Now, BetterArf's normally in charge of this, because she understands technology and I don't. She came home from work this afternoon and mentioned that we had 2 DVDs that needed to go back or we'd be charged for another week's rental. We'd only actually watched one of them. I volunteered to take them back and she said 'get some more'.
OK. So I'm in the vid shop, looking for a couple of movies. We've seen a lot of them, but I pick out two likely suspects. I take them to the desk and he says 'look, these are the display copies, you have to take the ones behind them on the shelf'. Shit, I didn't know. And then he says 'they're both due back tomorrow'. Ah, well I'll just take one then.
And the one that I took was 'Flight of the Phoenix'. The recent remake and probable box-office flop.
I kind of remember the original which I'd seen on telly when I was maybe 11. Even though it was in black'n'white and had old-fashioned actors in it, I thought it was brilliant (actually it was made in 1965, in colour). A kind of memory of it has stuck with me to this day, even though I only saw it the one time. I remember it being really exciting and full of suspense and totally triumphant at the end when they get the thing off the ground.
And that was made in The Olden Days. Without computer graphics and that. So imagine how great it could be as a modern remake.
The remake is complete and utter poo. The characters are less than one-dimensional, the script sucks, the entire thing is a total waste of time. There isn't a single person in this film who makes you care about them. Ekkk. Will they live or will they die? Don't care.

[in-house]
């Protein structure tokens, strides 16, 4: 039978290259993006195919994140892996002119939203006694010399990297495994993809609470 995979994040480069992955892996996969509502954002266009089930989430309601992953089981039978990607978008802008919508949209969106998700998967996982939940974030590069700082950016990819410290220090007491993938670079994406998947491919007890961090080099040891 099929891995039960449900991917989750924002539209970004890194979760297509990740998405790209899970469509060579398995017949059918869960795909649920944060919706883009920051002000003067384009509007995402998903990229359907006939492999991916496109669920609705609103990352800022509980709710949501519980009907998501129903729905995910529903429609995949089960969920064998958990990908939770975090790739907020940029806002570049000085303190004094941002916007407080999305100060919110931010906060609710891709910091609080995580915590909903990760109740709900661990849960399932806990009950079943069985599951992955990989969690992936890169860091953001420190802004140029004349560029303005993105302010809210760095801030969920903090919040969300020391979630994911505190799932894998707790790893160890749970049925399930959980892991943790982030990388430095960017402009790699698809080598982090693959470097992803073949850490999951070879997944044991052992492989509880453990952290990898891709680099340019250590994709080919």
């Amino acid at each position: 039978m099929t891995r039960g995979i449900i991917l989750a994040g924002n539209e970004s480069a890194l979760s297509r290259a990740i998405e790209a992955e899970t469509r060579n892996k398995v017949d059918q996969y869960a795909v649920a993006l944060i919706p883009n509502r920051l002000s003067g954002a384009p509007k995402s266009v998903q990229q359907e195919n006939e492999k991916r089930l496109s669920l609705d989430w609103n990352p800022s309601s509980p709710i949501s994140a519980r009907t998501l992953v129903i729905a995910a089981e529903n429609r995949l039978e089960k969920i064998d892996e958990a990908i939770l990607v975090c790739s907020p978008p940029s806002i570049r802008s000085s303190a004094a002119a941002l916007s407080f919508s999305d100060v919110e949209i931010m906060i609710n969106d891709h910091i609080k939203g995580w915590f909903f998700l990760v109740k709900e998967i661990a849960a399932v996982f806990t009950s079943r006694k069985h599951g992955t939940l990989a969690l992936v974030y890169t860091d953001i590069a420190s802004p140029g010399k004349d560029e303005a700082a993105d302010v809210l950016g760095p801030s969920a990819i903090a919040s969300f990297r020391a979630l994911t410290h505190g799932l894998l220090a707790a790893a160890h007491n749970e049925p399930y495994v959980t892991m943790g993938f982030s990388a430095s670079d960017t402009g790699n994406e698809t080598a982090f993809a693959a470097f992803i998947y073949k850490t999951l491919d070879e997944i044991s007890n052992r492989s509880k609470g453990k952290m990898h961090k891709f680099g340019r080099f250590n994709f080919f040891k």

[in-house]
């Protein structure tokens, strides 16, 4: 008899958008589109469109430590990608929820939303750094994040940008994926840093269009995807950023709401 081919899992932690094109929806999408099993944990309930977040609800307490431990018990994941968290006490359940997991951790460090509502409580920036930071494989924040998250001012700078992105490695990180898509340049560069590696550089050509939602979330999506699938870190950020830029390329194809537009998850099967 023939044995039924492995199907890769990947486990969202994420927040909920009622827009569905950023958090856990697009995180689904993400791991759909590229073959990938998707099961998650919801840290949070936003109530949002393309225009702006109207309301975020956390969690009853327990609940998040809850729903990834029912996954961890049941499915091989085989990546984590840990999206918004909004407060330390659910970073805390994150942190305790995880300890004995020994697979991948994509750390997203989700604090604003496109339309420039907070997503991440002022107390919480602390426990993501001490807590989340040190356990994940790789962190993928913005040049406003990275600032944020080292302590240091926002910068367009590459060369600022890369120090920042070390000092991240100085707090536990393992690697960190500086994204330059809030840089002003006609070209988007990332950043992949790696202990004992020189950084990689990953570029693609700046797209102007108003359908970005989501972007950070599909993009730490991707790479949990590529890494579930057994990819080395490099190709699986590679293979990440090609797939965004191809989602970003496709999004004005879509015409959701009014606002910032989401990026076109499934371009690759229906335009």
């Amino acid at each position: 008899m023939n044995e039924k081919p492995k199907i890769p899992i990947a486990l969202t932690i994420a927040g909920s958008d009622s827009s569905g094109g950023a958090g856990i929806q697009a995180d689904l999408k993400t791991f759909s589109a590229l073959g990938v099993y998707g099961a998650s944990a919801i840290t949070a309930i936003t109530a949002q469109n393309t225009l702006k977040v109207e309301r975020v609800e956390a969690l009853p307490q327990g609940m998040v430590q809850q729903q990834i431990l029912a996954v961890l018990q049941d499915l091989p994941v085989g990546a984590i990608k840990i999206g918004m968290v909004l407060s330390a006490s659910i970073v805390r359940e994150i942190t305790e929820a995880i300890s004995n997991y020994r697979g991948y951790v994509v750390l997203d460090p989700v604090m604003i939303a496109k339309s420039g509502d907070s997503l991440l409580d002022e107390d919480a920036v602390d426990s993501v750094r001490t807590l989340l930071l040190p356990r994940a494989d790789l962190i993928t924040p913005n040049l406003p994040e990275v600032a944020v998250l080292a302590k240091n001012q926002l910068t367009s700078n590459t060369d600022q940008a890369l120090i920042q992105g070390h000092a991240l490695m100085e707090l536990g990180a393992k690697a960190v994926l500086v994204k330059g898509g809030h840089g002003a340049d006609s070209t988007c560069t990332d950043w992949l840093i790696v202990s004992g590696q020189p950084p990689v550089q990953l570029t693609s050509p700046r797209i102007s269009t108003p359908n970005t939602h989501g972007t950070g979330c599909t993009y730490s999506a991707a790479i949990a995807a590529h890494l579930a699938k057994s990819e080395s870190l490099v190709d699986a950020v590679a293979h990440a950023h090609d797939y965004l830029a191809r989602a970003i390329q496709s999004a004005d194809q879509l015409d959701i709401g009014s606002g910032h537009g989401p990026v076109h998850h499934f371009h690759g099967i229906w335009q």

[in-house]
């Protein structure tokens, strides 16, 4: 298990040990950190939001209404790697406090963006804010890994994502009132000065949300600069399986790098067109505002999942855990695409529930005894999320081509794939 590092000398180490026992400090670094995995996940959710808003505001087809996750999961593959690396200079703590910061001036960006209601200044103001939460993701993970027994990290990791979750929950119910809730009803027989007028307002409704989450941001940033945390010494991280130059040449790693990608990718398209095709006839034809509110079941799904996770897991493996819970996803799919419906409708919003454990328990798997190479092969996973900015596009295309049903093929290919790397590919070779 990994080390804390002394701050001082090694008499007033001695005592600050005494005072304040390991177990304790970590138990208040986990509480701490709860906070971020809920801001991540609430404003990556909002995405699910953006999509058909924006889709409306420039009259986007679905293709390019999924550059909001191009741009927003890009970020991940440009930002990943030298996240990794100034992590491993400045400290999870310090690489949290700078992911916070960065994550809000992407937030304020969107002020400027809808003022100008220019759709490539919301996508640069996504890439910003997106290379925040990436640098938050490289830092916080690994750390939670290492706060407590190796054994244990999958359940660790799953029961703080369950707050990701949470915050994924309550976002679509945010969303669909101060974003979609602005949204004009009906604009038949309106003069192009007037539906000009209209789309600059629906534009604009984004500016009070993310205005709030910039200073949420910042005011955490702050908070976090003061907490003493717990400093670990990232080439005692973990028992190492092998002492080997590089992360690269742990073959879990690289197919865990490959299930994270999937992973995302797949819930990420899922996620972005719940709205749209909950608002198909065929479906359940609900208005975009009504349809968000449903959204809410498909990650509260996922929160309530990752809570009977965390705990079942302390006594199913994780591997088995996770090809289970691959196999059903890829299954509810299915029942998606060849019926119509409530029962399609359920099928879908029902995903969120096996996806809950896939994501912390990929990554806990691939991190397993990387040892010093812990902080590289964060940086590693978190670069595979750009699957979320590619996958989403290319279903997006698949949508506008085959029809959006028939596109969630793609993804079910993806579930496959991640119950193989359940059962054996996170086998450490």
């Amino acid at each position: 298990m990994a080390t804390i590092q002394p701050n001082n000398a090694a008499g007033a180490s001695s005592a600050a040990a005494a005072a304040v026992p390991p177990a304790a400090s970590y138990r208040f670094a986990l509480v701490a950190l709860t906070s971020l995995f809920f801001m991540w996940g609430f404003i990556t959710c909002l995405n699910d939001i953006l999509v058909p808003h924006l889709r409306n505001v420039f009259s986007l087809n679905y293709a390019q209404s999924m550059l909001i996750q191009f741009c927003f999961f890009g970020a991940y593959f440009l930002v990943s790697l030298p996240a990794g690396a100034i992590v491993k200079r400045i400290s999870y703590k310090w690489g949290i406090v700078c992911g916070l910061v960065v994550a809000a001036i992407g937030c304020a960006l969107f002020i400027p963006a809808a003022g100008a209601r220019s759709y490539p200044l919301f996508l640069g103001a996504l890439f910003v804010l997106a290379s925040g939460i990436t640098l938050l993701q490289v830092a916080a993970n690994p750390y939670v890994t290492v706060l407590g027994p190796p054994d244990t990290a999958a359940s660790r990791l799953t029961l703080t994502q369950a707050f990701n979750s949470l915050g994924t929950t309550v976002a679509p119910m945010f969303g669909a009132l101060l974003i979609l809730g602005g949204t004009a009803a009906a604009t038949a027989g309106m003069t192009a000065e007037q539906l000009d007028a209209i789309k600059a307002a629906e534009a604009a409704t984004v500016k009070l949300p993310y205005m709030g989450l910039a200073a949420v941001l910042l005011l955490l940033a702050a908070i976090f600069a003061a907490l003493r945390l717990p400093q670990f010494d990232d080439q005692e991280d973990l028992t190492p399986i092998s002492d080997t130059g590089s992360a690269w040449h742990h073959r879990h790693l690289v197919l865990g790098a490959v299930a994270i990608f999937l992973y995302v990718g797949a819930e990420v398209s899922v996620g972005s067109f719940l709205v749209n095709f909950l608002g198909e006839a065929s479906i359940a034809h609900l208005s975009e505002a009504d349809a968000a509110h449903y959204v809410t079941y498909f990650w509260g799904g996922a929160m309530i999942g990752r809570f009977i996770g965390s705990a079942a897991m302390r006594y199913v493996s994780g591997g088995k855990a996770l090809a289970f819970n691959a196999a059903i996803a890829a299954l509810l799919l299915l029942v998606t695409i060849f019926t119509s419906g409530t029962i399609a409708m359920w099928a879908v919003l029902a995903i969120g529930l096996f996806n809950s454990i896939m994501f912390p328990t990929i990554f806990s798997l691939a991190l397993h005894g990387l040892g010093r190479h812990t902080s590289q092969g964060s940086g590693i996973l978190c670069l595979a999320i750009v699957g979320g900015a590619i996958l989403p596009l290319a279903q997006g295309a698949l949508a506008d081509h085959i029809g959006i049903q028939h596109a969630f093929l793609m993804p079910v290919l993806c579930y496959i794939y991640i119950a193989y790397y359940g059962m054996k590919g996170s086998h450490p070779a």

So I'll take it back tomorrow, and I won't rewind it.
Ever been on an American website where you're maybe trying to order something online and when you tell them you're in the UAE you get all these bizarre spellings for the different Emirates? Well, now I know where they come from. FIPS 10-4 is the culprit. It's the US Federal Information Processing Standard. Version 10-4. It lists all geopolitical entities in da world, and gives them a little code.
Unfortunately nobody seems to have told them that the English transliteration of the names of the Emirates have not been spelled the way they think since, like, forever. Remarkably, for an online publication, there doesn't seem to be any way to contact them to get it fixed. And in fact the real FIPS website doesn't even have the full list.
I read this article in Emirates Today about how the new Emirates Corporation For Telephones And That Internet Thing And Faxes And Telegraphs Establishment (Branch) (Satwa) PJSC will be competing with Etisalat a little bit on price. Not very heartening, chaps. But my eyeballs popped out of their sockets when I read the concluding paragraph: